5. Mr. Sanyal appearing on behalf of the Union of India has raised a short point which, if accepted, goes to the very root of the case. The point which Mr. Sanyal raised was that since the notice given by Ram Kumar under Section 80 of the Code of Civil Procedure did not contain those particulars which were necessary to correctly bring out the cause of action, therefore, the notice given was invalid and that being so the suit itself was not maintainable.

6. Under Section 80 of the Code of Civil Procedure it is incumbent and obligatory on a party to give two months' notice and in that notice it is obligatory for him to state the cause of action, the name, description and place of the residence of the plaintiff and the relief which he claims. The cause of action in a suit of the character which Ram Kumar filed included, as one of its vital components, the fact of despatch of the goods from one particular place and their receipt at another particular place: it was also necessary in order to state the whole of the cause of action to state correct dates of despatch and delivery.

It cannot be said that the particulars which Ram Kumar had given in his notice under Section 80, correctly brought out the entire cause of action. The place of despatch was of vital importance in making up the entire cause of action and so was the correct date of delivery. There was, as we have already noticed, a mistake in both of these essential facts. Reliance was placed by Mr. Sanyal on a decision of Desai J., in Dominion of India v. Roop Chand, 1950 All LJ 595 (A). This case undoubtedly supports Mr. Sanyal's contention.

He further relied on a case of the Madras High Court--a decision by Rajamannar J. (as he then was) in Meenakshi Amma v. Province of Madras : AIR1946Mad73 (, where the learned Judge held that an error in describing the subject-matter of the suit, namely setting aside a revenue sale, as R. S. No. 722/4-b instead of R. S, No. 722/4-A is not a mere clerical error but a substantial error which vitiates the notice under Section 80, Civil Procedure Code.

Although the decision in Meenakshi Amma's case (A) is not directly applicable but nevertheless the principle underlying that decision is certainly available to Mr. Sanyal in support of the contention he raised. I am of the view that in a notice under Section 80 of the Code of Civil Procedure for a suit, where a plaintiff claims damages for non-delivery of a consignment booked by a Railway Administration he must state in the notice the correct place of the despatch of the goods and correctly state the dates of the despatch of the goods and the date of delivery where delivery has been effected; and all such particulars as would be necessary or helpful to the Railway Administration to trace out the consignment and to know of its progress during its journey, for all such matters are intimately connected with the cause of action.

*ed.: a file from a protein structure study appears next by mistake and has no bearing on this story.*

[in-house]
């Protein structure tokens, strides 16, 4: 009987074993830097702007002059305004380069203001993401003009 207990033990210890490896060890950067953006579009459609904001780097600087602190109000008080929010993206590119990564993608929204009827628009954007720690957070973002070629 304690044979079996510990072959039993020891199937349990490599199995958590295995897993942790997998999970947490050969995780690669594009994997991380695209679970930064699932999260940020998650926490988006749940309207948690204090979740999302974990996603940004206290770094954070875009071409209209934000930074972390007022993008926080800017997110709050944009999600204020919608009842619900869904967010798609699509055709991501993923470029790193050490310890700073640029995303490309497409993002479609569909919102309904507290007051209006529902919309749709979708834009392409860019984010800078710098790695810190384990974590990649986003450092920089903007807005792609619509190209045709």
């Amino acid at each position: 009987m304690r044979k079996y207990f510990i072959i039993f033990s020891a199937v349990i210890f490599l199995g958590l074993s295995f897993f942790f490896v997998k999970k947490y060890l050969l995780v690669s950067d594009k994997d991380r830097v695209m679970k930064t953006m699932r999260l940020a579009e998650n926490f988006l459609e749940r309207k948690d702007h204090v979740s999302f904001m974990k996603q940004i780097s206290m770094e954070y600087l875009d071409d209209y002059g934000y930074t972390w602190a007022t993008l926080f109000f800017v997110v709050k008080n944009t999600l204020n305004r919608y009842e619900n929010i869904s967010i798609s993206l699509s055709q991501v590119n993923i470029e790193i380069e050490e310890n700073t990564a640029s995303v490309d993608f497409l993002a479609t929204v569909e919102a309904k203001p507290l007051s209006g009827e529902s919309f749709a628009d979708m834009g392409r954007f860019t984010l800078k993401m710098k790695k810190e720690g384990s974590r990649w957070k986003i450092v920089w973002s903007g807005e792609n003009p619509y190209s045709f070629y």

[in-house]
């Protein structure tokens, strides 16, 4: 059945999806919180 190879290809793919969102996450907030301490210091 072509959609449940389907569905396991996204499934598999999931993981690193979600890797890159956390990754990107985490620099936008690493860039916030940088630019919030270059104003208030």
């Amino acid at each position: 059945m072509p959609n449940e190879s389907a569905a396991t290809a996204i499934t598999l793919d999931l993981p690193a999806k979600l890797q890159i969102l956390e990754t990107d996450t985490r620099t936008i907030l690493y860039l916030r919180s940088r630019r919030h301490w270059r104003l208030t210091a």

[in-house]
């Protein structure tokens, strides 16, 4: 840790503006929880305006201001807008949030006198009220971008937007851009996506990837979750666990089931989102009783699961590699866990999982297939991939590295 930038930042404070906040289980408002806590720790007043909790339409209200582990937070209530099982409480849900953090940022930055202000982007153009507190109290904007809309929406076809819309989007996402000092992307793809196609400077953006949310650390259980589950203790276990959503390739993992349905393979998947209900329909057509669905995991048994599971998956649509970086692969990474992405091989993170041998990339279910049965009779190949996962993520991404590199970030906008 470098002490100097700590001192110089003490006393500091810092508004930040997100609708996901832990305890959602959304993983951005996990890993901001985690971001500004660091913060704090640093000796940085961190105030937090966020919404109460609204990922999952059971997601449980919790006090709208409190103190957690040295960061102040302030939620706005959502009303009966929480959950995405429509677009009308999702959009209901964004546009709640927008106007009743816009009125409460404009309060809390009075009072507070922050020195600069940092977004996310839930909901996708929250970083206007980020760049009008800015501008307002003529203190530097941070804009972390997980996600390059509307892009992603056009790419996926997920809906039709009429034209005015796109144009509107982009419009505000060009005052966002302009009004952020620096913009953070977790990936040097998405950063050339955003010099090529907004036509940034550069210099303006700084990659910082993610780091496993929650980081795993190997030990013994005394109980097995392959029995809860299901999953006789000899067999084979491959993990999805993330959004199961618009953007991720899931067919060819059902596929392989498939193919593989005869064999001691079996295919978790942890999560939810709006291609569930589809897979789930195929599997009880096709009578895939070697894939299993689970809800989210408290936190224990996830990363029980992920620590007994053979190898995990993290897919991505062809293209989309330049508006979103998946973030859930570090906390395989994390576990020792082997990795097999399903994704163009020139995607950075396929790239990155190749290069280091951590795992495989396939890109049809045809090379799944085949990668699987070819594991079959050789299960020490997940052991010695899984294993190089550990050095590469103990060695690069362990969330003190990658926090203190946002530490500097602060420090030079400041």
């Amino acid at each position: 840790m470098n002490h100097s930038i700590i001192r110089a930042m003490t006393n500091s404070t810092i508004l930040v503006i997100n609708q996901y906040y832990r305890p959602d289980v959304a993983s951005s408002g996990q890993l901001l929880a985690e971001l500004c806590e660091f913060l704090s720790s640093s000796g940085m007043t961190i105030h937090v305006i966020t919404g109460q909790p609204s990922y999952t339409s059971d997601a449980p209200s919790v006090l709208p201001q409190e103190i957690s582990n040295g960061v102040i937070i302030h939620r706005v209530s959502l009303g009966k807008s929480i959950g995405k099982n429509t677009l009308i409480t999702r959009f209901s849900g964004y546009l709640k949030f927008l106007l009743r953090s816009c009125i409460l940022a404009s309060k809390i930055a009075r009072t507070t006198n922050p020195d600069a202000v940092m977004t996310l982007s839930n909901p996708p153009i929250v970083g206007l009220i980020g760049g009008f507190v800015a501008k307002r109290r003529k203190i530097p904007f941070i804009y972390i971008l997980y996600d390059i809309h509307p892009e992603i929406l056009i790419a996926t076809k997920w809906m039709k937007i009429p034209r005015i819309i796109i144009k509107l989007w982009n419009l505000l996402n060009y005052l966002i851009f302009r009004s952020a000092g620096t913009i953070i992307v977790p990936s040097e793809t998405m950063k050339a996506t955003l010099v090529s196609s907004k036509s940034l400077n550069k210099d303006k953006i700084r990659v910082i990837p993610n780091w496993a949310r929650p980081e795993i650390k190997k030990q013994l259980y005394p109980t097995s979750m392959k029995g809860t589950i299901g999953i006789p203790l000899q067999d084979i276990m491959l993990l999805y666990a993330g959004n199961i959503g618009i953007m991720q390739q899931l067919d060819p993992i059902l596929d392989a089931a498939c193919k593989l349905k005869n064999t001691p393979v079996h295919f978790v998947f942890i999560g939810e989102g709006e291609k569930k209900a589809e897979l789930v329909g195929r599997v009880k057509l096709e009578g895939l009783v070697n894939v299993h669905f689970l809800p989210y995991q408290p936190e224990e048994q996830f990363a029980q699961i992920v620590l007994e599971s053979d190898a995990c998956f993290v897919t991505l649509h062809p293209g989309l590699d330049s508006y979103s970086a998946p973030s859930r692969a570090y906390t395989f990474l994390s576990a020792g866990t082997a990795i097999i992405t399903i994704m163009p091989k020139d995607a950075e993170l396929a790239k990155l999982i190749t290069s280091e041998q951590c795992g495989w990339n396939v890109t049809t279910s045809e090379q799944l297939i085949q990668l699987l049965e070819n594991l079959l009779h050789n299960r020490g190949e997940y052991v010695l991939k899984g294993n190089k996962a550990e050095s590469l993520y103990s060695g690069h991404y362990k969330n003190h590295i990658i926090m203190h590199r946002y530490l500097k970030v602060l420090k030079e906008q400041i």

'Cause of action' is a term that embraces in its scope a large number of facts and circumstances, &that; is why it has been called a bundle of facts on the proof of which the plaintiff can be entitled to get the relief which he seeks. In a suit for damages for non-delivery, one of the essential ingredients which a plaintiff has to prove in order to succeed in his suit for damages is that a particular consignment was in fact, despatched from a particular station. The plaintiff has further to prove that out of the consignment booked some part of it or the whole of it, as the case may be, did not arrive at its destination or where it is a case of part delivery, that delivery was taken of a part of the consignment at the receiving end on a particular date.

Any errors in the particulars indicated above would vitiate the notice. It could not, in my judgment, be said that a notice full of mistakes in regard to-vital matters could be a notice as contemplated under Section 80 of the Code of Civil Procedure. That the particulars, which were wrongly given by the plaintiff, in his notice, were vital is further clear from the fact that the plaintiff himself thought it advisable to seek, an amendment of the plaint, which, it is interesting to note, was granted after the period of limitation for the suit had expired. In any event, the amendment could not, in any case, have the effect of validating the mistakes which remained unamended in the notice.

7. For the reasons given above I allow this application in revision, but under the circumstances ofthe case, direct the parties to bear their own costs.